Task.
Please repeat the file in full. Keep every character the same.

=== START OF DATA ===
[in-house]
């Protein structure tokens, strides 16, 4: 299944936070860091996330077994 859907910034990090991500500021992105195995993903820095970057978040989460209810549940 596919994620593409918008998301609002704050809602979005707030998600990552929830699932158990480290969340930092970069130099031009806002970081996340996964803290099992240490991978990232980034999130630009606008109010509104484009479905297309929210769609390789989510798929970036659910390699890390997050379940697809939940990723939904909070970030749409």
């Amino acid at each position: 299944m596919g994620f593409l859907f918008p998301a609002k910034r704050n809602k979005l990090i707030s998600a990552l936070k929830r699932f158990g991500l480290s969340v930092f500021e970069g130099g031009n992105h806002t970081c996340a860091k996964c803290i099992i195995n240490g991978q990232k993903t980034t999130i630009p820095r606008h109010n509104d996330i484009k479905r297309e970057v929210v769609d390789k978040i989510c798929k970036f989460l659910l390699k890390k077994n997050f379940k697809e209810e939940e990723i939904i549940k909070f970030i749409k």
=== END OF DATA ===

[in-house]
């Protein structure tokens, strides 16, 4: 299944936070860091996330077994 859907910034990090991500500021992105195995993903820095970057978040989460209810549940 596919994620593409918008998301609002704050809602979005707030998600990552929830699932158990480290969340930092970069130099031009806002970081996340996964803290099992240490991978990232980034999130630009606008109010509104484009479905297309929210769609390789989510798929970036659910390699890390997050379940697809939940990723939904909070970030749409």
């Amino acid at each position: 299944m596919g994620f593409l859907f918008p998301a609002k910034r704050n809602k979005l990090i707030s998600a990552l936070k929830r699932f158990g991500l480290s969340v930092f500021e970069g130099g031009n992105h806002t970081c996340a860091k996964c803290i099992i195995n240490g991978q990232k993903t980034t999130i630009p820095r606008h109010n509104d996330i484009k479905r297309e970057v929210v769609d390789k978040i989510c798929k970036f989460l659910l390699k890390k077994n997050f379940k697809e209810e939940e990723i939904i549940k909070f970030i749409k």